Sci-Fi Movies are Great, But These Films Used the Worst Technology
The genre has a strong fan base. Shutterstock.

Sci-Fi Is the Favorite Genre of All Time — Minus The Senseless Technology

There is no doubt in asserting that sci-fi movies are by far one of the best movies that are made. People of all ages are equally gaga over the concept of science fiction. Whether it is the intriguing concept or the innovative technology used in it, science fiction never fails to entertain and kindle the audience’s curiosity. Even the experts think sci-fi is the most critical genre, according to an article from Wired magazine. The genre helps shape public understanding of technology before it happens, giving society some time to reflect on whether it’s a good, bad, or just plain idiotic idea.

Science fiction movies touch on some real science concepts by adding a tinge of drama to entertainment. Nevertheless, some films make the scientific theory seem dumb. Though we tend to believe in them as they have a lifelike feel, some thoughts are stupid. It is not shaming the sci-fi movies to introduce these concepts, but it is necessary to put light into them to note such impossible ideas that are hard to believe. Sorry, but we are probably not ever going to travel through space at light-speed or travel through time. According to the laws of physics, as we know them, it’s just impossible.

Sci-Fi Movies are Great, But These Films Used the Worst Technology
It explores the ideas of humanity. Shutterstock.

Sci-Fi Is Here to Stay

The above mentioned were a few science technologies used in sci-fi that make no sense of it. There is no doubt that they provide one of a kind viewing experience, and we do not question the technology when we watch as we are so amazed by the rich visual experience. We often don’t even notice unrealistic technology, even for the future. That is, if you are not paying enough attention because the movie concept is excellent. A phone implanted into your hand? Sure, neat; that seems reasonable until you think about it a little bit more.

After the movie, we come to think of it as the dumbest thing to have watched. Some of those science concepts were busted above. The reasons provided are so evident that it can question the movie makers for providing such stupid information to the audience. However, as it is said, “science fiction,” we cannot believe everything we see on the screen. Even though we know that some of the things we see in sci-fi aren’t real or are even silly, it’s safe to say the genre is widely beloved. Sci-fi isn’t going anywhere any time soon.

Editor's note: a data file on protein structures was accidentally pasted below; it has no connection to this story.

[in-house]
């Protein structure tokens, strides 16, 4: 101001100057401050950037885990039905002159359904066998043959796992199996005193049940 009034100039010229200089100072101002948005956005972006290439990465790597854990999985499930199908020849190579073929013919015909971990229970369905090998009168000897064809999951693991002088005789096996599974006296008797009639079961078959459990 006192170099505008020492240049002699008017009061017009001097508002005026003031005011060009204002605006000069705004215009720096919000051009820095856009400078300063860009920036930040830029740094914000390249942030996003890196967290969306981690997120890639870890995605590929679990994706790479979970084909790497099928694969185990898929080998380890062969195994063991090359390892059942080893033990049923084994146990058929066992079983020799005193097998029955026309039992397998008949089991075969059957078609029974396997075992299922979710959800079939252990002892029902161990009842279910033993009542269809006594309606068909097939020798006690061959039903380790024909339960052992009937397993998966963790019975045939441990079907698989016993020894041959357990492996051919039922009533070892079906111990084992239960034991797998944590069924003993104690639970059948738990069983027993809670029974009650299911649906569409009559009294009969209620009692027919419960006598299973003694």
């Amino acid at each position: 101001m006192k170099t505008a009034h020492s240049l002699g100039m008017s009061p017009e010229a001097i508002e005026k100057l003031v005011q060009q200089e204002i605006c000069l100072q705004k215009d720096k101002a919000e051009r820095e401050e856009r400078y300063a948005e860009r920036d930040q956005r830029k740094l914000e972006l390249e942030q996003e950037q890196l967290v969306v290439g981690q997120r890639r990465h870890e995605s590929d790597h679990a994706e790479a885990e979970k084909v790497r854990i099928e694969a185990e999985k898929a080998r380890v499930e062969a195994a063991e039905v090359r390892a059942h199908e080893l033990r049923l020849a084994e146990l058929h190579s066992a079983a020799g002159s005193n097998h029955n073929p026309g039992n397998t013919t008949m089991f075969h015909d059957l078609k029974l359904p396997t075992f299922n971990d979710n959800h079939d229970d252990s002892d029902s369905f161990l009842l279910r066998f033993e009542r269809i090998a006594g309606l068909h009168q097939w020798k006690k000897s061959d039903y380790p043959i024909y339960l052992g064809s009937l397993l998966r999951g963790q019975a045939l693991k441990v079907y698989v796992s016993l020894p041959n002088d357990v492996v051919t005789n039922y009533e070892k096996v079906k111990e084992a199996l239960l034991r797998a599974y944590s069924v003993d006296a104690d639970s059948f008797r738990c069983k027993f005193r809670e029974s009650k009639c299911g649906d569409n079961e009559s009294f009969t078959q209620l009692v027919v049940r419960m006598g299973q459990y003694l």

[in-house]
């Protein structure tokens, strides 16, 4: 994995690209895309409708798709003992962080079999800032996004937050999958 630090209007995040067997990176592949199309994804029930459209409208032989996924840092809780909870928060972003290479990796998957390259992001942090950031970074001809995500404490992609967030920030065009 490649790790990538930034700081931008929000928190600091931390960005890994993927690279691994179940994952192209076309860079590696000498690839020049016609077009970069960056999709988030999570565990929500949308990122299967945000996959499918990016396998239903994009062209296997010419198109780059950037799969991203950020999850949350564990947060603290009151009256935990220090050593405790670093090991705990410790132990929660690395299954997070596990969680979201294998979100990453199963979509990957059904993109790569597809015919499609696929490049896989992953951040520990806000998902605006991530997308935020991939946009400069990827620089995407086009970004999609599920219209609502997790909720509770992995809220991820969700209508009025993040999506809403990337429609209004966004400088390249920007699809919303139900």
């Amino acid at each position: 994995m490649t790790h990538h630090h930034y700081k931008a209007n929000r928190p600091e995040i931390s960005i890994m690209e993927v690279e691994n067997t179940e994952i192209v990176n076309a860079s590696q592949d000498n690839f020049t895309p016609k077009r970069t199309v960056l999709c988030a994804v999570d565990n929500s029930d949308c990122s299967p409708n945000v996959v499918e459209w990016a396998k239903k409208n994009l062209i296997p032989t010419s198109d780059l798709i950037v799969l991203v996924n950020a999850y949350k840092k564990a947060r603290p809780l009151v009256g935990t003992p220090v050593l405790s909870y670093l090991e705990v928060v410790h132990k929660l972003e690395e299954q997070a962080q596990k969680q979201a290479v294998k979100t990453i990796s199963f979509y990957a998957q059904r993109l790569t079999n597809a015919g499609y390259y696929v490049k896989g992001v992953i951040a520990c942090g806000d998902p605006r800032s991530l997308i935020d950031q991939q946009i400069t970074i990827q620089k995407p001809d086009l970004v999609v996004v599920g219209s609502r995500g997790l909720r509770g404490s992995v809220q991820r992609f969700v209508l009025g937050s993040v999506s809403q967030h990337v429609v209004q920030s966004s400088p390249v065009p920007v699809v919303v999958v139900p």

Sci-Fi Movies are Great, But These Films Used the Worst Technology
Sometimes, it helps not to take it all too seriously. Shutterstock.

Don’t Take the Technology Too Seriously

Science fiction is not meant for you to dig in deep and find meaning behind every concept it introduces. These movies are meant for sheer entertainment that is quite different from other movie genres. The only difference between sci-fi and other movie genres is simply the out of the box concepts it brings in. While it is true that sci-fi has predicted many of the technologies we use today, like cell phones, self-driving cars, and video chatting, it’s probably a good thing that a lot of the wild technology we see in sci-fi does not exist in the real world.

These movies’ stories and ideas are beyond our imagination, and that’s the major takeaways of these movies. Enjoy the sci-fi flick for unwavering entertainment rather than digging deep into its concept and finding it dumb at the end. It would be so heartbreaking to understand that the sci-fi movie that you enjoyed after a long time was utterly senseless. Some of the technologies we see in sci-fi movies would be downright bad ideas. Seriously, flying cars? The risk alone would be enough to skyrocket everyone’s insurance premiums. No thanks. It is one technology that will probably stay a fantasy.

 Sources:

https://www.ranker.com/list/dumbest-science-fiction-technology/maggie-clancy?ref=browse_ranking&l=2&pos=2

https://www.theatlantic.com/entertainment/archive/2013/06/why-the-west-loves-sci-fi-and-fantasy-a-cultural-explanation/276816/

https://www.businessinsider.in/entertainment/the-69-worst-science-fiction-movies-of-all-time-according-to-critics/articleshow/65596079.cms

https://www.cracked.com/blog/6-pieces-sci-fi-technology-that-make-no-sense/

https://www.space.com/21721-warp-drives-wormholes-ftl.htmlf

https://www.space.com/33600-star-trek-space-technology-countdown.html

https://interestingengineering.com/fact-or-science-fiction-how-accurate-are-some-of-hollywoods-most-iconic-sci-fi-films

https://money.cnn.com/2017/06/23/technology/future/minority-report-15-years/index.html 

https://www.usatoday.com/story/life/entertainthis/2016/06/23/the-original-independence-day-was-as-silly-as-you-remember/86282162/

https://slate.com/technology/2013/10/bad-astronomy-movie-review-gravity.html

http://news.bbc.co.uk/2/hi/science/nature/3707873.stm

https://www.npr.org/2020/09/27/917556254/paradox-free-time-travel-is-theoretically-possible-researchers-say

https://www.space.com/21721-warp-drives-wormholes-ftl.html

https://www.scientificamerican.com/article/do-people-only-use-10-percent-of-their-brains/

https://www.imdb.com/title/tt2872732/